My buddy Shane and I often reminisce about the food we ate growing up, or even as young adults. Growing up on the upper side of broke and the down side of working class, we learned early on food was something not to take for granted. I look back sometimes on a moment when I was trying to survive on ninety-four dollars a week. This would have been a challenge in itself but throw in a two-year-old child and a wife going to college, and you can easily see how broke we were. One morning, I went to make a sandwich for lunch. Grabbing a package of ham, I quickly realized it was out dated. Its slimy exterior gave a gel like quality to the touch. And the smell was less than pleasant. I was faced with the dilemma of going to work and not eating for the next nine hours or going back to the school of Hard Knocks I grew up in. So, I took the last few pieces of outdated meat over to the sink and washed them with dishwashing soap until it smelled no more. Tasteless as it was, the sandwich was a meal that day and that was just the way it was.
Although growing up with very little at times, I thought of myself as lucky. We always had something growing in the garden, and there was small game that could be hunted to add a little meat to my belly. But the staple meal was beans, rice, and potatoes. Poor folks live on starch which we all know turns to sugar; feeding the bran dopamine; making something as simple as food addictive. I read somewhere years ago this is why alcohol is such a problem with the poor; it has much the same affect going into the bloodstream quickly, making the brain feel good. The same feelings of comfort we had as kids growing up.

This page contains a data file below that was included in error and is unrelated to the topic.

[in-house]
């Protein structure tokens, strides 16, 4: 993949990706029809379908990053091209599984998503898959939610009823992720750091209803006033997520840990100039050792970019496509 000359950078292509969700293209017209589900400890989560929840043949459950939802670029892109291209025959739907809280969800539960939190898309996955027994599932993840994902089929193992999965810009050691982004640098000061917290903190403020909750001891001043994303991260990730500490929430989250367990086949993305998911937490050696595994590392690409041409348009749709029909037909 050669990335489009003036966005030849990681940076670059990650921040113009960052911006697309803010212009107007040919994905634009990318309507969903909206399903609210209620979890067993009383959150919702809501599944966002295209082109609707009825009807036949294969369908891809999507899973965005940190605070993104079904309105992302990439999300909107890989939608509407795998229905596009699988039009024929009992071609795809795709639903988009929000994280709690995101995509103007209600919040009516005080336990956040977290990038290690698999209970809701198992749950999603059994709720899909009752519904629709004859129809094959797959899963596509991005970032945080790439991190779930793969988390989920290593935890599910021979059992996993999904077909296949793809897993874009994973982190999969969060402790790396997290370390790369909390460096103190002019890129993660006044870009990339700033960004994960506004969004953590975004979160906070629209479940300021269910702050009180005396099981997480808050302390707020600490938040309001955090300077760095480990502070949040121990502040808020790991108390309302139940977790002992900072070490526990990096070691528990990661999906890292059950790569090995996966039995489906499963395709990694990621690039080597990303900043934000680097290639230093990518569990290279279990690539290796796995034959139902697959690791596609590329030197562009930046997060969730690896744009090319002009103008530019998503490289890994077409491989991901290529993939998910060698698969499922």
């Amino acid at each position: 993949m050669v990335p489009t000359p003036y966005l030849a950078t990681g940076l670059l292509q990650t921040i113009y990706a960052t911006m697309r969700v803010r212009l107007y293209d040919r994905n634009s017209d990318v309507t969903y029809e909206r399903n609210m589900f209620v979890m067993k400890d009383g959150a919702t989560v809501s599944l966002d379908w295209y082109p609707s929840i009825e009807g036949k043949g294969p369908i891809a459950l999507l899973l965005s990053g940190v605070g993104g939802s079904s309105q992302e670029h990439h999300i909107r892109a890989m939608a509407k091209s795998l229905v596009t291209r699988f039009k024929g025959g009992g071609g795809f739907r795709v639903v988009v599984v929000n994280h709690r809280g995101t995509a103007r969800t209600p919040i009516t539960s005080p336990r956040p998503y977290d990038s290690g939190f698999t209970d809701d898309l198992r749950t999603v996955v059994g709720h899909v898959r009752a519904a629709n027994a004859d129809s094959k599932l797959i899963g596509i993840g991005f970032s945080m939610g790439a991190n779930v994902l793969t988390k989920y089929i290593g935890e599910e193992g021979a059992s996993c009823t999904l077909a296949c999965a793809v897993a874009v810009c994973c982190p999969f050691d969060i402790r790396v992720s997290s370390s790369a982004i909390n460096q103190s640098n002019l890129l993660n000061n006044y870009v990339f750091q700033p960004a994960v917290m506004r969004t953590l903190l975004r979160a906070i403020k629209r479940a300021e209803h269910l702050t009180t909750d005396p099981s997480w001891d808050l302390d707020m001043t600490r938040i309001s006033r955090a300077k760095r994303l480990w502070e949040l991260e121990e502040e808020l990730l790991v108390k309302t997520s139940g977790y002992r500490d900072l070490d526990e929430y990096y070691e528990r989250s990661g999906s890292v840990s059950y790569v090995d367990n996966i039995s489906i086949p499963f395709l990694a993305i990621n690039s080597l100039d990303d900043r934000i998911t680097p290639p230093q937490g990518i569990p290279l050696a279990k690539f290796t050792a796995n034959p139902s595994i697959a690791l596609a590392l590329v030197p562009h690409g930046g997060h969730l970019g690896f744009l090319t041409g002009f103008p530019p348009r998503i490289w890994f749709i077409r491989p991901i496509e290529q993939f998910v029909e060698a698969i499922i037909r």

Anyways, Fried Bread, Cat Head Biscuits, Potted meat, and Recycled tea bags are all stuff we laugh about now but have been a reality at different times in our lives. One thing Shane and I have in common is our love for music. Creativity runs high in poor communities. It’s away of escaping the world you find yourself in. A relief from the day in and day out. When I played in bands in and out of the Gainesville Music Scene, I was always able to spot the musicians that were self taught. The creativity seemed to be dripping off them. They were very honest with their emotions and it transcended into their art.
My love for music started early on. I shared a room with my sister Teresa, who was like a mother to me, well, to all of us. She worked tirelessly to make sure we were taken care of. She loved music like we all did in the Hodges household. But some music was forbidden by my mother AKA The Penguin. If it wasn’t being sang in church or by Pat Boone, it was not being played in her house.
So, each day we patiently waited for The Penguin to make her way to the mailbox. Once she was out the door and on her way, the fun began. One brother or sister would always keep their eye on the front gate for her return. My sister Teresa would grab her record single of The Ohio Players Fire, from its hiding spot. Suddenly, the needle was on the record and it was time to get down, as we said in The Seventies. Chairs were pushed to the side of the room. Clogs moving under bellbottoms to the rhythm of a funky bass-line was a wonderful sound that still rings out in my mind. These were really some of the first memories I had growing up… Yes Disco warped my brain at a young age… Dancing like the fun would never stop, and thinking to myself why is having this much fun so bad? It seemed like the song was over before we knew it and the lookout was saying, “She’s at the gate.” The record was quickly put back in its sleeve and returned to its hiding spot. The Penguin would walk in with narrowed eyes that seemed to say, “Guilty,” when she looked upon a roomful of sweaty kids sitting quietly. We had gotten away with a little bit of bad, if only for a moment…